Oats’ tone-deaf comments when first addressing the issue publicly on Tuesday showed a callousness to the situation. Oats later apologized, but while his words didn’t necessarily seem hollow, they weren’t exactly heartfelt either.
Now, how we judge a person’s words isn’t necessarily an accurate measure of a man’s heart and mind, but what we hear and see is the only tool we have in this instance.
Obviously, Oats is uncomfortable addressing the subject. Anyone would be, but this issue isn’t going to go away no matter how bad he wants it to. It’s going to be a topic of discussion every time Alabama plays the rest of this year and possibly in years to come. It’s going to follow Oats and Alabama in recruiting, and Miller to the NBA.
Oats and Alabama could have put a governor on the situation by suspending Miller for a period of time back in January. They opted not to do so, and now the program, coach, and player are suffering in the public eye.
We have no idea what Miller was thinking when he received the text to bring the gun to Miles and Davis. He might have just been relieved to get the gun out of his car? Heck, he might not have even known it was there until he got the call? Maybe.
Should Miller have ignored the text?
Possibly, but he might have been frightened of the consequences if he did? Miles and Davis certainly seem to be men worthy of instilling fear.
This situation is an ugly one no matter how you look at it.
While we can’t ever forget the loss suffered by Harris’ family and loved ones, this is a sports column and the whys behind the way Oats and Alabama are handling this situation are the topic of the day.
Are decisions being made within the Alabama program just in the pursuit of SEC and national titles? Is that what collegiate athletics is all about? If so, should it be that way?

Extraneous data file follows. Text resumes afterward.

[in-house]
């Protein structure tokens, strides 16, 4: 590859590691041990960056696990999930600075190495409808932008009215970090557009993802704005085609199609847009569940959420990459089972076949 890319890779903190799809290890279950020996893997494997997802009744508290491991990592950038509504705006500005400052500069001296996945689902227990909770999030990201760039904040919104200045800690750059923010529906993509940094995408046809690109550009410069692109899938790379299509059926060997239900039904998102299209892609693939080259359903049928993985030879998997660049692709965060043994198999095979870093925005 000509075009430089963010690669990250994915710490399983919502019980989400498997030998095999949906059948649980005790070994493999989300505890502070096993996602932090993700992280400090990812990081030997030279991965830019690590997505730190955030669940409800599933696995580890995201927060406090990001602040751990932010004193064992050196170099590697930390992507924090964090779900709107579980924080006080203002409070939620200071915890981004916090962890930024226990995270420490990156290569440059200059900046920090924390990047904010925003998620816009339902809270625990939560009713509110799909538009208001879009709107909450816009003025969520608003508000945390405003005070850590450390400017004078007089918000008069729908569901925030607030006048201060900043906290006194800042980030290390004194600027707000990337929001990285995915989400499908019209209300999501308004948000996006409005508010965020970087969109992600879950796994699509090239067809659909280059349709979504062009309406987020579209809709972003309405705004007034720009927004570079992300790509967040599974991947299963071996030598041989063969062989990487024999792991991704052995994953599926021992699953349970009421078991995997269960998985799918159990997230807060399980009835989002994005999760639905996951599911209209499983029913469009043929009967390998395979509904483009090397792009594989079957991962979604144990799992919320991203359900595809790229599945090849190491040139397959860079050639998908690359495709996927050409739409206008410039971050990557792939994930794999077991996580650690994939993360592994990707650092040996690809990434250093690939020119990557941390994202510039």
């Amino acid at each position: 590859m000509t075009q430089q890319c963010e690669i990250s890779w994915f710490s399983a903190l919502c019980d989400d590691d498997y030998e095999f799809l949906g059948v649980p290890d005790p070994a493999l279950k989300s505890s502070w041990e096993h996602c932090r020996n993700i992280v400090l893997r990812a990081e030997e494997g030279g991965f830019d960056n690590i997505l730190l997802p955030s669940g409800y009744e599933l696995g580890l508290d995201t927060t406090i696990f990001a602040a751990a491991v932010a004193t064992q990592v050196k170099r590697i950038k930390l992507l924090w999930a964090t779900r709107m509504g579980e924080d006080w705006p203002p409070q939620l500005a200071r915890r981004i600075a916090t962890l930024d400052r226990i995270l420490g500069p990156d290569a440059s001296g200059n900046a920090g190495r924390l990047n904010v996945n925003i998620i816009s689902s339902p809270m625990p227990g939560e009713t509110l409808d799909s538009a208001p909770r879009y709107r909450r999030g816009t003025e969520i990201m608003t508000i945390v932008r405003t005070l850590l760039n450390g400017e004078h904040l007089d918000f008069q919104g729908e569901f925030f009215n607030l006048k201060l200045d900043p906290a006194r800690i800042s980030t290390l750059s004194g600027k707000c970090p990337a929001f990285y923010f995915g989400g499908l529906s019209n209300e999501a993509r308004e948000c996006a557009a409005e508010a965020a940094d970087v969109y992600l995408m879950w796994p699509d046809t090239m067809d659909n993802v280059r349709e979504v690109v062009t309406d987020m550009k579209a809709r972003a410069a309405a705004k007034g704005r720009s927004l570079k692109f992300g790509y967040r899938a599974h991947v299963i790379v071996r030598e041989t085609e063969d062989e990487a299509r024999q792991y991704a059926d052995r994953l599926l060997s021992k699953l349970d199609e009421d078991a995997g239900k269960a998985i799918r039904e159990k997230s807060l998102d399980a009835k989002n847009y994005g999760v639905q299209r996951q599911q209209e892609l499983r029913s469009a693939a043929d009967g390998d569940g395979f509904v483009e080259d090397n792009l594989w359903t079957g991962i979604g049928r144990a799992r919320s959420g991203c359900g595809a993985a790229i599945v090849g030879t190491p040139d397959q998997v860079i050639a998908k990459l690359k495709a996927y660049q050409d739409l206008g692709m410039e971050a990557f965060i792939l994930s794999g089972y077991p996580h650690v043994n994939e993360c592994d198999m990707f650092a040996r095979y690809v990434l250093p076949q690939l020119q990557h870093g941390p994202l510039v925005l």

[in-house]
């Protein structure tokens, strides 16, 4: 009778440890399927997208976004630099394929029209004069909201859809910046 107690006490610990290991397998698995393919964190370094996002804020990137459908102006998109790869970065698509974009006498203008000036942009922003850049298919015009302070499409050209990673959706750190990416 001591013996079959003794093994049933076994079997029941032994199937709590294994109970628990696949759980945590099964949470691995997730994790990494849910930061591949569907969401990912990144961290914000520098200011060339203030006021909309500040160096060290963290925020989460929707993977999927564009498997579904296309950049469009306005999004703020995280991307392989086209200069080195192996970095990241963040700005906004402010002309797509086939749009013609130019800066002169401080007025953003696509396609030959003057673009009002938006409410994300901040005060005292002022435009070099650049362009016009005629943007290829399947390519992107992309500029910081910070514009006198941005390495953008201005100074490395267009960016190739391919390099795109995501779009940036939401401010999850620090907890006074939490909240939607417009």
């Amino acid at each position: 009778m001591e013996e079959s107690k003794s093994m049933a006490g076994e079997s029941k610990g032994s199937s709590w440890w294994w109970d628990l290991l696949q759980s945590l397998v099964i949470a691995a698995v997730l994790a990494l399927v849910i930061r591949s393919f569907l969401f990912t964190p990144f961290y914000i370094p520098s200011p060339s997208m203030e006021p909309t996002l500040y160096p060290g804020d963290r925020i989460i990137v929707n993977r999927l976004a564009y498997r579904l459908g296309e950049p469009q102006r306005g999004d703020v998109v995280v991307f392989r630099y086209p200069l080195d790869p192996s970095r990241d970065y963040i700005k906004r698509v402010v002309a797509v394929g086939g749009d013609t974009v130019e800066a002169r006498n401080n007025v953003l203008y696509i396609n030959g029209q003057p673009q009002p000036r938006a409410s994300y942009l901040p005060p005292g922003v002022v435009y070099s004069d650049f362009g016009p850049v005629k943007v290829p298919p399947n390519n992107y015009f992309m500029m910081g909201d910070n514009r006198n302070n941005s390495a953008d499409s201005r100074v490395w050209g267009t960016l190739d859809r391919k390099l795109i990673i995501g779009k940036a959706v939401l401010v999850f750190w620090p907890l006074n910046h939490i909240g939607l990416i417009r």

How much of the kid-glove handling of Miller from his coach and Alabama’s administration stemmed from whatever Name, Image, and Likeness deals that Miller has with Alabama boosters, who are also donating money to the University?
If Miller didn’t play, would Alabama have lost lucrative booster support because of it?
Did Miller and his handlers threaten that the young man would just go and prepare for the NBA if he was suspended over the situation?
Those might be fantasy-land considerations. There is absolutely no evidence that anything like that is going on.
However, mixing NIL deals with the one-and-done plan of many of the best college basketball athletes has stolen a lot of the leverage away from coaches attempting to run their programs. Some players are dictating things today in college athletics that they have never had to the power to do so before.
Former Duke coach Mike Krzyzewski alluded to this last year when addressing his reasons for retiring as the Blue Devils’ coach, admittedly at retirement age.
It’s a new day in some way almost every day in college athletics. The NCAA is basically a toothless organization now. Rules are so loose in some areas coaches, administrators, and boosters are finding all kinds of loop holes, and that makes major college athletics more and more difficult to control.
And yet, we still love the games. The play on the hardwood should be dynamic when the Hogs square off with Miller and the Crimson Tide in the ESPN2-televised game Saturday.
Nick Smith Jr., who went for 26 points against Georgia, is rounding his game into shape and pulling the Razorback along with him. Smith, who has missed 19 games with a knee injury this year, is beginning to show his value. He is a talented individual, but with this mix of Razorbacks, he allows them to concentrate on what they do best as players instead of playing outside their comfort zones as they have throughout the SEC season. That makes the Hogs improved at everything.
If only all the drama surrounding athletics and this game in particular could be reduced, but white-wash only lasts so long.
Maybe the Hogs and Crimson Tide can put it all behind them for 40 minutes, and we can just enjoy the game we all love.
However, most of us aren’t that tone deaf. It will be difficult to just push aside the death of a 23-year-old mother and the loss her loved ones will suffer for a lifetime, even for 40 minutes.